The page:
S.B. 230
Signed by governor 5/2/12, Chapter 196
Alters the time at which specified professional liability insurers seeking reimbursement from the Rate Stabilization Account of the Maryland Health Care Provider Rate Stabilization Fund on behalf of specified health care providers are required to make a specified determination, send a specified notice, and apply to the Account for reimbursement; repeals specified audit requirements; alters reporting requirements.
Massachusetts
H.B. 418
Regulates the period of time for the commencement of actions against providers of health care and provides for apologies by medical professionals.
H.B. 421
Regulates the period of time for the commencement of actions against providers of health care and provides for apologies by medical professionals.
H.B. 465
Provides that any health care provider, as defined in §1 of Chapter 111, who provides emergency medical services, first-aid treatment, or other emergency professional care in compliance with the federal Emergency Medical Treatment and Active Labor Act or as a result of a declared disaster is not liable in damages to any person in a tort action for injury, death, or loss to person or property that allegedly arises from an act or omission of the health care provider’s provision of those services or that treatment or care if that act or omission does not constitute willful or wanton misconduct or a reckless disregard for the consequences so as to affect the life or health of the patient. For the purposes of this section, reckless disregard, as it applies to a given health care provider, means conduct that the provider knew or should have known, at the time those services were rendered, created an unreasonable risk of injury, death, or loss to a person or property so as to affect the life or health or another and that risk was substantially greater than that which is necessary to make the conduct negligent.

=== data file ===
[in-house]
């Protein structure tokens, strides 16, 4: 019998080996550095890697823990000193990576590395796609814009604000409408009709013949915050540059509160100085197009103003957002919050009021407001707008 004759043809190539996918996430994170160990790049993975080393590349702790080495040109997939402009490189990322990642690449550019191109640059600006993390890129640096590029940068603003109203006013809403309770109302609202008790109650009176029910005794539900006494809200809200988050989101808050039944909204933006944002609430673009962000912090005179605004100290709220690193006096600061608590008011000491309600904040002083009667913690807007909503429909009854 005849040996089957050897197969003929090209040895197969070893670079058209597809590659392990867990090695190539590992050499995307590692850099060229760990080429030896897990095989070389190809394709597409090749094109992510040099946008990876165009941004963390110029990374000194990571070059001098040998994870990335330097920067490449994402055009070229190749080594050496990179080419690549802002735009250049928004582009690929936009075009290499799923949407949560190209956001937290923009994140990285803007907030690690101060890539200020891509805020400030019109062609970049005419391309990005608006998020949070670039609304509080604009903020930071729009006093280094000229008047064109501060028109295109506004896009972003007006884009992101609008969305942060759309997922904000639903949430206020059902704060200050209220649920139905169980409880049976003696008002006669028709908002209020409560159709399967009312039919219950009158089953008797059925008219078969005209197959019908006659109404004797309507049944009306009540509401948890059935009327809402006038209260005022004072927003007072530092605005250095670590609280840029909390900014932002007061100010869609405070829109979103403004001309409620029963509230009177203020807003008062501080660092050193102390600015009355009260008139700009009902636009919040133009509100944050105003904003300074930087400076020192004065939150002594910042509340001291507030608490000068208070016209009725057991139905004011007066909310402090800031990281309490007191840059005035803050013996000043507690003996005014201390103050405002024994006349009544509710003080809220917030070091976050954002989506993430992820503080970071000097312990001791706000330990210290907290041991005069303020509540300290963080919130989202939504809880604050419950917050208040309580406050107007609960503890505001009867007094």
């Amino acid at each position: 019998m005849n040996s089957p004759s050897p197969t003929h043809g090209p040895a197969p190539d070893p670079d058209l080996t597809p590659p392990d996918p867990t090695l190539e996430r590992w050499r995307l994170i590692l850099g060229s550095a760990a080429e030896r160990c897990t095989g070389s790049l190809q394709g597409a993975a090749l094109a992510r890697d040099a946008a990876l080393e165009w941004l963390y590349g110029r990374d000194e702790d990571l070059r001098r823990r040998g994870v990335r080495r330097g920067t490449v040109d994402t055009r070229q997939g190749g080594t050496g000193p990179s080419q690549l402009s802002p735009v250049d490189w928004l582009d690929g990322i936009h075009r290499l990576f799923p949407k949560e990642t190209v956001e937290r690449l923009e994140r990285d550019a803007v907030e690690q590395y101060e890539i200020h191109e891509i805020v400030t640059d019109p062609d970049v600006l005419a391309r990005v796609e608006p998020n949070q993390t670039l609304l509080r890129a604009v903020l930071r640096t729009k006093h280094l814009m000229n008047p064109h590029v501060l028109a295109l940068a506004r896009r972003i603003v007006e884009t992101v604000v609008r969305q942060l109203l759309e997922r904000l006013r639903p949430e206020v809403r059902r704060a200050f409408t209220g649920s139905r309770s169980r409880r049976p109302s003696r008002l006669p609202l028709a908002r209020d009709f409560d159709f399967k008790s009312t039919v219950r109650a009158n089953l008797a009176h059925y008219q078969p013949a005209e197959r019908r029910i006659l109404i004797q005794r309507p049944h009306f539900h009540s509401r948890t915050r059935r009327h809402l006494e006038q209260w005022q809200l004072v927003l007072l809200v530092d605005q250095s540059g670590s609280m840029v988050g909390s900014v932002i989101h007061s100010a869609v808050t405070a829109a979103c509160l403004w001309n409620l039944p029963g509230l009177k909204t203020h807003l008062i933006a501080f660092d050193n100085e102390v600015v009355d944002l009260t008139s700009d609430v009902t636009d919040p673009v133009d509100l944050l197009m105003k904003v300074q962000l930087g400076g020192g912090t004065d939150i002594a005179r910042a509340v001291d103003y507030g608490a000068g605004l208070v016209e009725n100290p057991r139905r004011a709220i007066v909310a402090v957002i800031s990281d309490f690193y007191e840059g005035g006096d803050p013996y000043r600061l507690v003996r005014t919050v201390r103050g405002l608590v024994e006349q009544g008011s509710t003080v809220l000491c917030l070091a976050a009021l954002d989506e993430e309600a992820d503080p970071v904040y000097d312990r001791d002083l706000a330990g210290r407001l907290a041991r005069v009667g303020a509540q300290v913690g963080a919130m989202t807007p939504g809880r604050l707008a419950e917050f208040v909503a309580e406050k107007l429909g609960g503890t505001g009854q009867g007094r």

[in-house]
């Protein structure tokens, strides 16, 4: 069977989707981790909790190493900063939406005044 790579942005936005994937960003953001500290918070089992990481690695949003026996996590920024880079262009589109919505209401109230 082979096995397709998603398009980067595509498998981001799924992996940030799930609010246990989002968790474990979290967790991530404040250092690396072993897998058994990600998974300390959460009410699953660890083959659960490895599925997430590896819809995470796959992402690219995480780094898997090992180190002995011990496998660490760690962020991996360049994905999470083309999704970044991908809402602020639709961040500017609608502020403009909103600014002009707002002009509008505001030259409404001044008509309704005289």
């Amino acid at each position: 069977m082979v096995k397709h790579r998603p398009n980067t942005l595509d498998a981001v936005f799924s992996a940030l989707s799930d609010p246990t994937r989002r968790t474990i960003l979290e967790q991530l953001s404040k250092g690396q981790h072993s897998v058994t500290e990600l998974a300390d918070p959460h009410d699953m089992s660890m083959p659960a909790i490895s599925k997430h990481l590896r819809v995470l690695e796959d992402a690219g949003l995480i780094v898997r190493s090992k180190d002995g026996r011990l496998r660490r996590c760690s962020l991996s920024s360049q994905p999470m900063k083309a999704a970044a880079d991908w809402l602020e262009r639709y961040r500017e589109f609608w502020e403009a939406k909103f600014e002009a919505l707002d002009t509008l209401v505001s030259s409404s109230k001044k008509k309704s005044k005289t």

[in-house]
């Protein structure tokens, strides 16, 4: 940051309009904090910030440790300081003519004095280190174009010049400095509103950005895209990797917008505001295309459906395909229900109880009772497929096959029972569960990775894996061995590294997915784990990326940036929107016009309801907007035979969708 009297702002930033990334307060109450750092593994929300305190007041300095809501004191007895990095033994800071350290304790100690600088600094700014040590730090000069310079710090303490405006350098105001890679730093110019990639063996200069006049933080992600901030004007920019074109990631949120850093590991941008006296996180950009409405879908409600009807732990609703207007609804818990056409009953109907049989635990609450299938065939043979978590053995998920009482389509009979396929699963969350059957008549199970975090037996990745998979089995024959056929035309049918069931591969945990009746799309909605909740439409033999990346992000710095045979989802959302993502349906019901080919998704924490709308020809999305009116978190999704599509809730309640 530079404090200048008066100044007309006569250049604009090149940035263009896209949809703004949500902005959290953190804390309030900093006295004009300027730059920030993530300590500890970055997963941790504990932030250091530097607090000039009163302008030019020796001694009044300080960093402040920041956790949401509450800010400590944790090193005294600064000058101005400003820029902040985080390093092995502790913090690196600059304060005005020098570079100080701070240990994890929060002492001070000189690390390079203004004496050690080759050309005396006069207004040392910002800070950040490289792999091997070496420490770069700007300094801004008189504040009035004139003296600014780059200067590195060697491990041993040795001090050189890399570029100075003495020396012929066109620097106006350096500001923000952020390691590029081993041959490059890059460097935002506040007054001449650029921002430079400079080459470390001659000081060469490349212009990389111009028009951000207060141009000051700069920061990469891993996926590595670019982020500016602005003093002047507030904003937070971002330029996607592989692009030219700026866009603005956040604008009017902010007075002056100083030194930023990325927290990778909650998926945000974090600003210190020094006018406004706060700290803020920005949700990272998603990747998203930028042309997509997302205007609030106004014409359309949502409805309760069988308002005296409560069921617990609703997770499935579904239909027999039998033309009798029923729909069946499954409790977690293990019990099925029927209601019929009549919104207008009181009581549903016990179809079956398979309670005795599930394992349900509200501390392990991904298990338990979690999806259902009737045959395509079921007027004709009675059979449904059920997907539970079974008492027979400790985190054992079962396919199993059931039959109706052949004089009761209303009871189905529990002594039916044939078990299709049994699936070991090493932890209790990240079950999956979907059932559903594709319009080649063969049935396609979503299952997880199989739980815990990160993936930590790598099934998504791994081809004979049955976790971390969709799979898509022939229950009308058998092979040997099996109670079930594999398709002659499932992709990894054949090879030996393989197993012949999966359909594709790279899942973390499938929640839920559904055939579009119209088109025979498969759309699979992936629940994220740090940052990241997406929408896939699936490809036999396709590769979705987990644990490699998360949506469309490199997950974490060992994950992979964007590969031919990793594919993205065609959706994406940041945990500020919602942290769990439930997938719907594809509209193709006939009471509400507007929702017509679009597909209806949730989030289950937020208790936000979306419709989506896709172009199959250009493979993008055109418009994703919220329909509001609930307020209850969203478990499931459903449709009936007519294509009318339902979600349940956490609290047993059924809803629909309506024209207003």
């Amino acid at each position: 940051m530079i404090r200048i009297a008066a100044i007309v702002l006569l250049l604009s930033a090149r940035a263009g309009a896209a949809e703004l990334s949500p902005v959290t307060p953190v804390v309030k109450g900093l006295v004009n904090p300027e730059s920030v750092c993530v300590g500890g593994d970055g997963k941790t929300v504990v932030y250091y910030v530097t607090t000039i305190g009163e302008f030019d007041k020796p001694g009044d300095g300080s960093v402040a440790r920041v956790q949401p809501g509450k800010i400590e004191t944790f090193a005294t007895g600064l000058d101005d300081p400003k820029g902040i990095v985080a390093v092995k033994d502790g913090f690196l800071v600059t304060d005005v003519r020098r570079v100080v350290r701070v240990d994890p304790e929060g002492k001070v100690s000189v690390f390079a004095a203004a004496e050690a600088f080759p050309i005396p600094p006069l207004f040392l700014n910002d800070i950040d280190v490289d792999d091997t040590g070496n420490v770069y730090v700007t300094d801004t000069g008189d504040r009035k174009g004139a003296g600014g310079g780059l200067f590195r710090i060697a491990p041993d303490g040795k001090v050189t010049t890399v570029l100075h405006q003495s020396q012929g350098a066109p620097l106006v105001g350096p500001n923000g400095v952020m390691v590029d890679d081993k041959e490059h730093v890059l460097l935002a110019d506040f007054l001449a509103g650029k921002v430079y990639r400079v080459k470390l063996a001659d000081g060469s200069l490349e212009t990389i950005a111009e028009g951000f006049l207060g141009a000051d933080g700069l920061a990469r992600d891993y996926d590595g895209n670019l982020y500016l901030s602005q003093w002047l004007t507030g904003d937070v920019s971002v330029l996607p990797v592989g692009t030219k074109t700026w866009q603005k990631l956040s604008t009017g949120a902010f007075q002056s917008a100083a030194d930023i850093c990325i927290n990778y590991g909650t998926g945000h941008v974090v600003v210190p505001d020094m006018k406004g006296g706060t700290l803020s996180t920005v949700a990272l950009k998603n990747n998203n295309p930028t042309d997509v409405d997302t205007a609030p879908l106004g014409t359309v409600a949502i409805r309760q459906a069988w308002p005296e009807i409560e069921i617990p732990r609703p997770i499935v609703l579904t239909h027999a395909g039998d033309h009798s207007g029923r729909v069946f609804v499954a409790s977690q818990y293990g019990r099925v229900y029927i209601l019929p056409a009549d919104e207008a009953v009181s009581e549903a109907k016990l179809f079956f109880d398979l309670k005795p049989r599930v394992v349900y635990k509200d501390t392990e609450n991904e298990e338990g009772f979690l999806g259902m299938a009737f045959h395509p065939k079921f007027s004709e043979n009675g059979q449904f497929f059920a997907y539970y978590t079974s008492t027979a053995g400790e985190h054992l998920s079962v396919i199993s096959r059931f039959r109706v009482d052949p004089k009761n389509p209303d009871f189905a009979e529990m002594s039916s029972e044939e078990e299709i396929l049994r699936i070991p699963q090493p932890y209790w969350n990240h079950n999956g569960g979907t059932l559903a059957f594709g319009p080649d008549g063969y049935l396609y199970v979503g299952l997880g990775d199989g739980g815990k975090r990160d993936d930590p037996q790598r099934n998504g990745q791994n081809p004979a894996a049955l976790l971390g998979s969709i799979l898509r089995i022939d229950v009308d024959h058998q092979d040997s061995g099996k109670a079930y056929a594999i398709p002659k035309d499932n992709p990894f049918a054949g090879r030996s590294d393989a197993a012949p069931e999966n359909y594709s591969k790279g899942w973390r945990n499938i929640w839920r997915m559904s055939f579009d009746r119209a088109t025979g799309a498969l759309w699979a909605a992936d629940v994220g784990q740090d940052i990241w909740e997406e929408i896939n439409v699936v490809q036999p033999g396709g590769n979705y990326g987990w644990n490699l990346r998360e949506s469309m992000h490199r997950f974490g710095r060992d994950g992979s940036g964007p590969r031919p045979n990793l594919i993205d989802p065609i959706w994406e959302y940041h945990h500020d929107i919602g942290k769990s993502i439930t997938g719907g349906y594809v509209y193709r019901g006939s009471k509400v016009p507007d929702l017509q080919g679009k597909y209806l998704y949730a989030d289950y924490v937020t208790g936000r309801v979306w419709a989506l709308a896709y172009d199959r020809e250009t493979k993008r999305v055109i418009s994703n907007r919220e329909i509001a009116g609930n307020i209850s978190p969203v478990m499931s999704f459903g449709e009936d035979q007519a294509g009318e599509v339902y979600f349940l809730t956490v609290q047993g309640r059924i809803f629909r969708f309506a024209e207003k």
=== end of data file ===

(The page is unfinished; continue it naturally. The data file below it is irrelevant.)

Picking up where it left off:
H.B. 467
Provides that no physician, physician assistant, or nurse administering immunization or other protective programs under public health programs shall be liable in a civil suit for damages as a result of any act or omission on his part in carrying out his duties. Provides that no physician, physician assistant, or nurse who is registered by the Commonwealth in the Massachusetts System for Advance Registration of Volunteer Health Professionals or its successor entity shall be liable in civil suit for damages for any act or omission on his part related to his voluntary participation in any disaster preparedness or response activity.
H.B. 488
Relates to the tort liability of hospitals.
H.B. 494
Relates to the admissibility of evidence in judicial or administrative proceeding pertaining to adverse health care management.
H.B. 1211
Relates to medical malpractice insurance policies for certain obstetricians and gynecologists.
H.B. 1300
Relates to medical peer review confidentiality proceedings and medical malpractice damages.
H.B. 1301
Relates to patient safety, medical error reporting and medical malpractice.
H.B. 1302
Regulates the testimony of expert witnesses in medical malpractice court cases.
H.B. 1519